“I am waiting for some solutions,” Elias said. “Maybe the solution will arrive, maybe not.”

Again, flipping from the negatives to the positives, the team has to consider this: If Elias is first in the points (despite a DNF at VIR when Josh Herrin crashed into him) and Hayden is third and would be leading the points except for one small last-lap mistake, then imagine what is possible if Elias does gain the front-end confidence he needs and Hayden gets the bike to steer the way he wants. Isn’t that reason for confidence?

“Oh, hell yeah,” Doan said. “We’re learning stuff all the time.”

signing autographs
The early-season success by Yoshimura Suzuki is reflected in the longest autograph lines in the paddock. Photo by Lance Oliver.

First report card

So where does the team stand now, compared to where they thought they would be three rounds into the season?

“Do I want to sound confident? I don’t want to jinx myself,” Doan said, hesitating a moment.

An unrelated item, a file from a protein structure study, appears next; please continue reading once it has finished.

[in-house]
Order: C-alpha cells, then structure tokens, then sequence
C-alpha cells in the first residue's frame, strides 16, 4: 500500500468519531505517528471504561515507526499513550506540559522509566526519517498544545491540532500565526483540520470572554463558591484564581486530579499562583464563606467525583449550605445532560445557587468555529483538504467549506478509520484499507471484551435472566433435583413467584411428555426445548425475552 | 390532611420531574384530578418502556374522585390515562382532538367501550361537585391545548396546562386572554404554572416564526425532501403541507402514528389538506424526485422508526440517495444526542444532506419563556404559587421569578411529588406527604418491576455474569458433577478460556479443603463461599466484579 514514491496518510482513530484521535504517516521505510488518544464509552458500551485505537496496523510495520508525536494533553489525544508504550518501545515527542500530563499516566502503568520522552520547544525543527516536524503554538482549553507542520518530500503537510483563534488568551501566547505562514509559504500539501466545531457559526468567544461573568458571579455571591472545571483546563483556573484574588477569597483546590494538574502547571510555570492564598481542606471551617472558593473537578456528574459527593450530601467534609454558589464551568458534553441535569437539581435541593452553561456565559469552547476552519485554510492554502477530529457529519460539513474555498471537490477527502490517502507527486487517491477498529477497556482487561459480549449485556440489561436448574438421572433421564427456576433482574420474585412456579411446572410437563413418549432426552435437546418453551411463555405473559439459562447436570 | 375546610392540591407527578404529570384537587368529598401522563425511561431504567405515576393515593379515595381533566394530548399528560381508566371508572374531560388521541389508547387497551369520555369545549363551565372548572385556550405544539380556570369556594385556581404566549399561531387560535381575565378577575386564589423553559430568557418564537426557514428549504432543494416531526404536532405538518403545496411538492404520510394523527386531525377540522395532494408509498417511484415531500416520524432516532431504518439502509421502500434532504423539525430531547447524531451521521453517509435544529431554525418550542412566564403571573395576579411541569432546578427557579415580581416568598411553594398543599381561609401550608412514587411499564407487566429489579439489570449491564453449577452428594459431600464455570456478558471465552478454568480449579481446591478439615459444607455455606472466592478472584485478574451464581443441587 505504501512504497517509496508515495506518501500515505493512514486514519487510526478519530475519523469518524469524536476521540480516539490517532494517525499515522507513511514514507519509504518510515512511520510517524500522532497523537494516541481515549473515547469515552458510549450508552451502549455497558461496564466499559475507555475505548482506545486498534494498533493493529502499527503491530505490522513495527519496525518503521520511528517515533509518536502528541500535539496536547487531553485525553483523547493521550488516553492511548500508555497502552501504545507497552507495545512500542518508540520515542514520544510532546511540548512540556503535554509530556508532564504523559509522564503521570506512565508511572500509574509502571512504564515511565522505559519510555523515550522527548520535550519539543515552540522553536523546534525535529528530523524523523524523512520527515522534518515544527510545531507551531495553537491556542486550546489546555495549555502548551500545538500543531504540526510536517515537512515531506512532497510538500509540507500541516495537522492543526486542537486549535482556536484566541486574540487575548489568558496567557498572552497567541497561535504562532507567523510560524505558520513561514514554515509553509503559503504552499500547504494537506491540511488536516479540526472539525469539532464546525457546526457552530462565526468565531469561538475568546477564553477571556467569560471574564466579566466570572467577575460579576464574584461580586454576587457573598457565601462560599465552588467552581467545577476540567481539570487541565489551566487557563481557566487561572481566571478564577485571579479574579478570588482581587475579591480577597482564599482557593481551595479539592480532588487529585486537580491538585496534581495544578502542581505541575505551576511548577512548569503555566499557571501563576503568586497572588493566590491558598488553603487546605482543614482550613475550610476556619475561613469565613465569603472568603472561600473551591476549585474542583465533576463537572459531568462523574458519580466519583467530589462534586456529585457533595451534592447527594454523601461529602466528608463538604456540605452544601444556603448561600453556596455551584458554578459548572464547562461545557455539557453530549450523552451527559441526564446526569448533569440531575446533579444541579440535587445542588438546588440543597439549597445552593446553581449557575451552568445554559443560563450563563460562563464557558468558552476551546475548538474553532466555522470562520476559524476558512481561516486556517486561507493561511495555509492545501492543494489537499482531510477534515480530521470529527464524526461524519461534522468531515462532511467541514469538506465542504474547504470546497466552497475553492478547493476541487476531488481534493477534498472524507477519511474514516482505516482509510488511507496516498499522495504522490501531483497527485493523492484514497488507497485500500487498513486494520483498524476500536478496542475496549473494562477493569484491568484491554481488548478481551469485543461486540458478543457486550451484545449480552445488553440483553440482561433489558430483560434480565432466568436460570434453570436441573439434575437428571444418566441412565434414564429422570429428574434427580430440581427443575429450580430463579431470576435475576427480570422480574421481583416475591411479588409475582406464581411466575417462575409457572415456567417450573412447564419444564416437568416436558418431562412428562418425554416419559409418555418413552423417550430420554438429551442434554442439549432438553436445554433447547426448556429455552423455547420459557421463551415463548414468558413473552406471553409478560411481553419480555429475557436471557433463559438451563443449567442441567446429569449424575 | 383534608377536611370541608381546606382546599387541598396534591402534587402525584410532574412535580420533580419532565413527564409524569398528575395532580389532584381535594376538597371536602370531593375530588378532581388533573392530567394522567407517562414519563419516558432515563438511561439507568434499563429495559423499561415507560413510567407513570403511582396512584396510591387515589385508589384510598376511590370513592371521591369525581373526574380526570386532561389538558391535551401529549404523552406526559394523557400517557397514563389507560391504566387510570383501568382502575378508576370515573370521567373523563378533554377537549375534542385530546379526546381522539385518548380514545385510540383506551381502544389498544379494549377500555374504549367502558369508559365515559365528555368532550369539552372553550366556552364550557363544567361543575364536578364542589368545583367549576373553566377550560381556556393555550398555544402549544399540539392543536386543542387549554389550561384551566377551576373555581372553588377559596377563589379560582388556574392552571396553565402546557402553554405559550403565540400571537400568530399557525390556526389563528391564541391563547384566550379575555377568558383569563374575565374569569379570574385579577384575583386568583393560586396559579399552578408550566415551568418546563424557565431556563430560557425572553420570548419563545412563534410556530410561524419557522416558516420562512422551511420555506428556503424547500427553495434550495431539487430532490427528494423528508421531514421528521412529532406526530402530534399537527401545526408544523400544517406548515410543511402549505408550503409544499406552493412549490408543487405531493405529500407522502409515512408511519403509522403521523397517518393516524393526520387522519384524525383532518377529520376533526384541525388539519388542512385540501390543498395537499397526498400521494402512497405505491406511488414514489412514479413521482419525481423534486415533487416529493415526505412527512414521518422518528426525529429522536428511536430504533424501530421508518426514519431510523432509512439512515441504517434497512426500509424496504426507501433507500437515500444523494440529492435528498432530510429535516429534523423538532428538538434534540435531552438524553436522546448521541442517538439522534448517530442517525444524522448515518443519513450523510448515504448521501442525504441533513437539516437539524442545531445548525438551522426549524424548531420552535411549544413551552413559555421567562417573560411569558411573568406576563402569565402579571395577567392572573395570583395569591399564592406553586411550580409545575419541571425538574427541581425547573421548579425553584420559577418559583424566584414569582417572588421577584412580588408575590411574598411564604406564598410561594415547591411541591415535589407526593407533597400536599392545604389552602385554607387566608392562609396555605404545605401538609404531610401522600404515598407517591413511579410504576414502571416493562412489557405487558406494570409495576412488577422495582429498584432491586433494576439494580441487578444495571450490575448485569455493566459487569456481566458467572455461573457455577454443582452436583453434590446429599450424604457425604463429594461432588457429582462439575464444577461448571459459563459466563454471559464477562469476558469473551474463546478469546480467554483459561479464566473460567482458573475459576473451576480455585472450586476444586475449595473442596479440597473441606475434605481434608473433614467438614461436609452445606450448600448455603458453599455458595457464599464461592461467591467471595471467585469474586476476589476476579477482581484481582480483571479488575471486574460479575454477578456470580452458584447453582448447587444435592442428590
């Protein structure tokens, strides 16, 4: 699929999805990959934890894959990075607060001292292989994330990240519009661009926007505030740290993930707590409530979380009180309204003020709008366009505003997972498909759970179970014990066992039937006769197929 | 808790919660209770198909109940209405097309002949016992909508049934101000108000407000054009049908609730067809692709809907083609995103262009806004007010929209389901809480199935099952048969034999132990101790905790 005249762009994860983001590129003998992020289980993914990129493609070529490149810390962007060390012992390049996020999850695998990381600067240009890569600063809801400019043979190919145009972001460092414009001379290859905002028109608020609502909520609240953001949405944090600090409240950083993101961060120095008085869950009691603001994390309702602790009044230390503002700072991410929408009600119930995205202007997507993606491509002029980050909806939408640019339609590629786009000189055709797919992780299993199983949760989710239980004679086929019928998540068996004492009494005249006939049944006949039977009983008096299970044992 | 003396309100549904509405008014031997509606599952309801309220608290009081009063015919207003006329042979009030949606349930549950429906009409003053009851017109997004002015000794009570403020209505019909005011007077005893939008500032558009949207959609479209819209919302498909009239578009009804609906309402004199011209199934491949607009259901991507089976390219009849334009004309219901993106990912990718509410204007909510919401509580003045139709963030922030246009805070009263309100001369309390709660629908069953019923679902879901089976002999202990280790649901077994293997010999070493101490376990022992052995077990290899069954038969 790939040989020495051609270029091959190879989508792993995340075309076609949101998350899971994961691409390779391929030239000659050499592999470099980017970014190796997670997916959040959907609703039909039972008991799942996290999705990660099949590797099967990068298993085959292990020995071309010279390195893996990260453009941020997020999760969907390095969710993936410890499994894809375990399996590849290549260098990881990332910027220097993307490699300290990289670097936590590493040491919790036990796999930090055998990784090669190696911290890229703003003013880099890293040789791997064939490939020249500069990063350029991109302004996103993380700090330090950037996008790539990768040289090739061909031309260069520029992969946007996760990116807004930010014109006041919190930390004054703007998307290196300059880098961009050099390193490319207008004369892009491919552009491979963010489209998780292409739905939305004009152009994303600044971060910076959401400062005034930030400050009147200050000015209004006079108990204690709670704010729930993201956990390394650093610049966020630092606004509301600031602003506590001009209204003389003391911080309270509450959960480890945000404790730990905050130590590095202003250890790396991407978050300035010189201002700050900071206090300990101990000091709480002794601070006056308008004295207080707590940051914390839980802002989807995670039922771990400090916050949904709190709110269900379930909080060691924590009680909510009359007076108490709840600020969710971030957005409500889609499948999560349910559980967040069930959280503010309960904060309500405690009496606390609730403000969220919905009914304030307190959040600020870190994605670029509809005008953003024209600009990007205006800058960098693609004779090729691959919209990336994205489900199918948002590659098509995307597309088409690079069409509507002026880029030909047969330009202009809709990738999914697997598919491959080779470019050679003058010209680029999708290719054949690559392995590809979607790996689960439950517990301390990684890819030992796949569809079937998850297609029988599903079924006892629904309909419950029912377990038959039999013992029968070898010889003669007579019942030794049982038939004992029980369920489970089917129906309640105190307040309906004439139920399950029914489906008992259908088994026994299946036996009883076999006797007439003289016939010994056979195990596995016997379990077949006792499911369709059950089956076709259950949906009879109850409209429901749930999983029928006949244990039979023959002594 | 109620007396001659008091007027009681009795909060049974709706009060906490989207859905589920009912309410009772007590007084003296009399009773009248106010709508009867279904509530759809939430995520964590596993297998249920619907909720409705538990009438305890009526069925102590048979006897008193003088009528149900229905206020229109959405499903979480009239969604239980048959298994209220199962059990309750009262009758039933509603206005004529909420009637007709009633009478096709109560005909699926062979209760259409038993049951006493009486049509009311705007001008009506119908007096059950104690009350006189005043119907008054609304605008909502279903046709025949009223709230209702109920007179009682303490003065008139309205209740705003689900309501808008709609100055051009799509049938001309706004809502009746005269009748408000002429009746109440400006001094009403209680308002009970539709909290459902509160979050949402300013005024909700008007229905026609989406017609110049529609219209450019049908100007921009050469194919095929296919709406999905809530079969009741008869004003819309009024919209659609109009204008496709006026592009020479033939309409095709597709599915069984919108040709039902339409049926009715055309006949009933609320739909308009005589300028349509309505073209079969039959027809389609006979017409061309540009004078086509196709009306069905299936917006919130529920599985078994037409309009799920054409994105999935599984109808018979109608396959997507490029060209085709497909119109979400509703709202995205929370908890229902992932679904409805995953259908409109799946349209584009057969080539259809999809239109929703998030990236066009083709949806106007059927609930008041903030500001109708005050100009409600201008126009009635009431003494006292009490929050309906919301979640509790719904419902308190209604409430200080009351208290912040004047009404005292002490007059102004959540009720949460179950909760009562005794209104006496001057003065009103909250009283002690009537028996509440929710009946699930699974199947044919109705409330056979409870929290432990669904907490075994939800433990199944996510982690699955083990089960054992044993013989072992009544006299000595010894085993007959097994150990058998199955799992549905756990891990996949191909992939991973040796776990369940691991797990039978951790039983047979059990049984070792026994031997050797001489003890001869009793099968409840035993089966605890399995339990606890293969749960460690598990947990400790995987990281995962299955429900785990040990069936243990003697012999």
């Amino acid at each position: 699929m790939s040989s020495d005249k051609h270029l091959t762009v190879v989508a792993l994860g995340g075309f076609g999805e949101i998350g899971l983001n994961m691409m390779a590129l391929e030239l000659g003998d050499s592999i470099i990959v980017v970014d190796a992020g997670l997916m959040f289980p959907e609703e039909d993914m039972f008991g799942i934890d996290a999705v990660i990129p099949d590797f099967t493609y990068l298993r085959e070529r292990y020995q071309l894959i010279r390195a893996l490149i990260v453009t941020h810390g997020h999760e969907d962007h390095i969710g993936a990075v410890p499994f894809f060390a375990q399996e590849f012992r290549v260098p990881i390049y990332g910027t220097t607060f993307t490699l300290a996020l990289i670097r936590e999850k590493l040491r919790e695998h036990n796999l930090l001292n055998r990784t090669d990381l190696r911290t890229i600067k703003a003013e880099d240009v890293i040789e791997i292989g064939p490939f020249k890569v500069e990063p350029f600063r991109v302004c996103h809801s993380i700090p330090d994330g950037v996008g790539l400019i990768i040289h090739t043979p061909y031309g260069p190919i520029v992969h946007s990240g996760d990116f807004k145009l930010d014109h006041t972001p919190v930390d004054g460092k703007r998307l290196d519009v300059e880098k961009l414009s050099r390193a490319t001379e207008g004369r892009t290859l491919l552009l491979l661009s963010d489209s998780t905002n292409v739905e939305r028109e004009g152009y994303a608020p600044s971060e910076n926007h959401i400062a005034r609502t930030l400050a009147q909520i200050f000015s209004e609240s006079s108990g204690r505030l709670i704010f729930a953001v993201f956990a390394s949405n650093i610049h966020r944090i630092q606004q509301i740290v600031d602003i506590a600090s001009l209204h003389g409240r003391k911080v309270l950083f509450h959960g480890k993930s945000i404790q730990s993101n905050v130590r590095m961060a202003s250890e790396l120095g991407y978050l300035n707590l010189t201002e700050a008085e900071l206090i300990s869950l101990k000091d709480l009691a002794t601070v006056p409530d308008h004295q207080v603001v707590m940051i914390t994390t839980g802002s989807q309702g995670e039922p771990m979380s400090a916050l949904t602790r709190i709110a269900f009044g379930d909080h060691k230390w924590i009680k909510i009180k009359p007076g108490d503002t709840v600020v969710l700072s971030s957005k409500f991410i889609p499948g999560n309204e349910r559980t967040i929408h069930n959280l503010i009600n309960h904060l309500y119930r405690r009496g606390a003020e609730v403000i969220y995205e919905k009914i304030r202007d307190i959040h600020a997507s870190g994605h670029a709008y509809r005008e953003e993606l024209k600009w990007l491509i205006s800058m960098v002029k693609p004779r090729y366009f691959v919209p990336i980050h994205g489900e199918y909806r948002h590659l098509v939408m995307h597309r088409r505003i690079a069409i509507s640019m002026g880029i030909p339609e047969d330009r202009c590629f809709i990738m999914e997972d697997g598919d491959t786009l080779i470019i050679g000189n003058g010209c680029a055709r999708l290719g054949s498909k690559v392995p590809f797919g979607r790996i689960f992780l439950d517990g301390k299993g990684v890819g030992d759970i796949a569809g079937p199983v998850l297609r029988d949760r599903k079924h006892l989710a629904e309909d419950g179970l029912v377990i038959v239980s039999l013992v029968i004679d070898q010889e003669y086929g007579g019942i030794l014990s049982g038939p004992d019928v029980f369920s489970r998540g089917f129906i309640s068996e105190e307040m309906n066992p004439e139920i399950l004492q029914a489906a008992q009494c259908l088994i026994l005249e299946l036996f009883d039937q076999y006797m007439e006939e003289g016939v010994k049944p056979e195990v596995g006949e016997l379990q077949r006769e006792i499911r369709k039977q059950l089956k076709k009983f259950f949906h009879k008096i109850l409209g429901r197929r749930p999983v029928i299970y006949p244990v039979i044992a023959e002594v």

“We knew that we had a very good base motorcycle, platform, to start with, and it’s just how are we going to take it from there. So far, we’ve been headed in the right direction.”

Hayden was even more positive.

“I don’t think we expected to be this fast this soon,” Hayden said. “Of course, you always want to be better. If you would have told us we would have won five of the first seven races, I think we would have been pretty excited about that.”

“I said in the beginning of the year that we were just going to get stronger as the season went on and I still feel like that,” Hayden added. “Every session we’re learning more and more.”

Doan pointed out one stat most fans might overlook. He noted that Elias’ win in the Sunday race at Circuit of the Americas this year was six seconds faster than last year’s Sunday race.

“Same track, same rider won, same tires from the year before,” Doan noted. “We are making a faster motorcycle.”

And that's a big part of the job of building the best one.